He cites numerous examples of countries reconsidering their options now that the United States is unwilling to be drawn into crises; among those countries Israel and Saudi Arabia, both of which are made deeply insecure by America's choices in their neighborhood. Neither country considered Saddam Hussein's Iraq the main security problem in the region; both had encouraged the United States to focus on Iran instead. Both countries were alarmed at the colossal mismanagement of the Iraq war by George W. Bush's administration and the consignment of it to the dumpster by Barack Obama's administration. Both countries believe that America's choices about Iraq, democratization in the Middle East, and Syria have assisted Iran in attaining its regional aspirations of influence for itself and destabilization of governments in Lebanon and the Persian Gulf. Both countries complain that the United States has no strategy for the region, making its policies impossible for allies to synchronize with and easy for enemies to take advantage of. Both are terrified -- especially after the red-line debacle with Syria -- that a dangerous gap exists between Obama's declaratory policy that the United States will prevent, by force if necessary, Iran from obtaining nuclear weapons and his willingness to carry out that policy. And they are justified in that fear. 

The inability of the U.S. government to understand that it cannot successfully compartmentalize policy toward countries and issues in the Middle East (and elsewhere) is where the problem begins. The president may boldly say that he doesn't bluff, but the Iranian government believes it just watched his bluff get called on Syria. And this cannot but affect the Iranian government's judgments about his willingness to hold to his red line on Iran's nuclear program. That reaction would be further reinforced by the White House marketing its interim Iran deal as "the only alternative to war, and the American people don't want another war in the Middle East." America is undercutting its friends and emboldening its enemies by such actions. And given the gale-force dangers whipping around the Middle East right now, the country ought to be doing an awful lot more to help its friends cope with difficulty and create opportunity.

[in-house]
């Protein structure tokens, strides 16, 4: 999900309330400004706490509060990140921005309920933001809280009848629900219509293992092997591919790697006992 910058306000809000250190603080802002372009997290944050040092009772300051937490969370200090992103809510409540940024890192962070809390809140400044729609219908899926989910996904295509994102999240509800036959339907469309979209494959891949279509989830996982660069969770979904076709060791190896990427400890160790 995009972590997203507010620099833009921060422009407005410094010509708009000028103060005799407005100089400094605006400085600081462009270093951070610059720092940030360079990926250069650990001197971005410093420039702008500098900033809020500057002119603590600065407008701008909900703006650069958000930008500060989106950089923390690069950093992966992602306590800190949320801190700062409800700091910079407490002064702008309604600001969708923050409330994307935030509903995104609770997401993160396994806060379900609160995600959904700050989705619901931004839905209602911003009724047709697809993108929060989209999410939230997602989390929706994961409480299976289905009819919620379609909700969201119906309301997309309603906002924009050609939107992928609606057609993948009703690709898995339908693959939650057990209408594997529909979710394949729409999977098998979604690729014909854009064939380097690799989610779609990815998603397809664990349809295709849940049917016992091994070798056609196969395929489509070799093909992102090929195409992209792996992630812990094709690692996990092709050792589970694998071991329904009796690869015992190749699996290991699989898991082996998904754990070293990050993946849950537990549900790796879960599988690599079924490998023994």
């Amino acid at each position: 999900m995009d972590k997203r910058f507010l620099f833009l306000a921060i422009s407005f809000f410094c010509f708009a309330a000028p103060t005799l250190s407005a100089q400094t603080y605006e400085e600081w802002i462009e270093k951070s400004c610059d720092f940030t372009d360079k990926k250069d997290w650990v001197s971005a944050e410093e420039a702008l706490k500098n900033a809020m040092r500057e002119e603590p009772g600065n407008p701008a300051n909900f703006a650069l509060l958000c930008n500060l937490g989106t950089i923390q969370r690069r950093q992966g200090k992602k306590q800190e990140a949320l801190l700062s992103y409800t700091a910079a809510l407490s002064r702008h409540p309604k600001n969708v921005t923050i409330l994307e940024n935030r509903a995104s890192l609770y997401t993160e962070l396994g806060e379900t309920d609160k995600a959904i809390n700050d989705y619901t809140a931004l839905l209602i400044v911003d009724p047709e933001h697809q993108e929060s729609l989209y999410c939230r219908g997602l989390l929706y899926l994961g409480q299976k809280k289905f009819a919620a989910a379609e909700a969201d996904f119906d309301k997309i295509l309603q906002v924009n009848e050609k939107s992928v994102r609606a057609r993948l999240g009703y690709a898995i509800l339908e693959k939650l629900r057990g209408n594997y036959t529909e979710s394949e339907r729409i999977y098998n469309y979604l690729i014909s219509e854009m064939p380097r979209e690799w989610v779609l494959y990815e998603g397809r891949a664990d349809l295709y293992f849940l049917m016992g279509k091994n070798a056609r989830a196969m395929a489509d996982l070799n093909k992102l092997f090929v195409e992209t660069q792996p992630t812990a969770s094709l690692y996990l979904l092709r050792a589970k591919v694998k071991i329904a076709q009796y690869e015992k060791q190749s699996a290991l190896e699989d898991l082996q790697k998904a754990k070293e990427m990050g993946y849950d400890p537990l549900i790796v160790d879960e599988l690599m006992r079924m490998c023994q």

The ally of America in the greatest need at the moment is Jordan. The kingdom is teetering precariously under the weight of external events while navigating political reforms. The government of Jordan has been better than most in its support for American interests in the Middle East: recognizing Israel, training Syrian rebel forces in conjunction with Saudi Arabia when the United States wanted it done but was too squeamish to undertake it, offering its territory and assistance in training Iraqi counterterrorism forces. King Abdullah II was the first head of state to call for Syria's Bashar al-Assad to step down. He has included the Muslim Brotherhood in the political opening he is seeking to usher into being in Jordan, taking a much more moderate line than the Saudis or revanchist Egyptian government. But the government of Jordan rightly fears Assad remaining in power, and it rightly fears an Islamist government coming to power by force in Syria that could threaten Jordan outright, complicate Jordan's domestic political reforms, drain the limited resources of the government, and jeopardize a foreign policy that has been extraordinarily beneficial to American interests.

The Jordanians have been generous to Syrians fleeing into their country, taking in 600,000 -- making refugees now 10 percent of the country's population. The magnitude of comparison would be the United States taking in 31 million refugees; in actuality, the United States has admitted fewer than 100. The Zaatari camp with 100,000 refugees is Jordan's fifth-largest city; half its inhabitants are under 18. And 40 percent of Jordanians live along the border with Syria, meaning that refugee camps abut areas already heavily populated and refugees are straining social services designed for local needs. Moreover, 80 percent of Syrian refugees in Jordan aren't living in refugee camps, but have taken up residence in cities and towns, which further increases the strain on local services and the difficulty of providing international aid to the refugees. To its credit, the government of Jordan has allowed Syrian refugees to register for school and provides them free health care. It also allows them to work even though Jordanians are enduring 16 percent unemployment.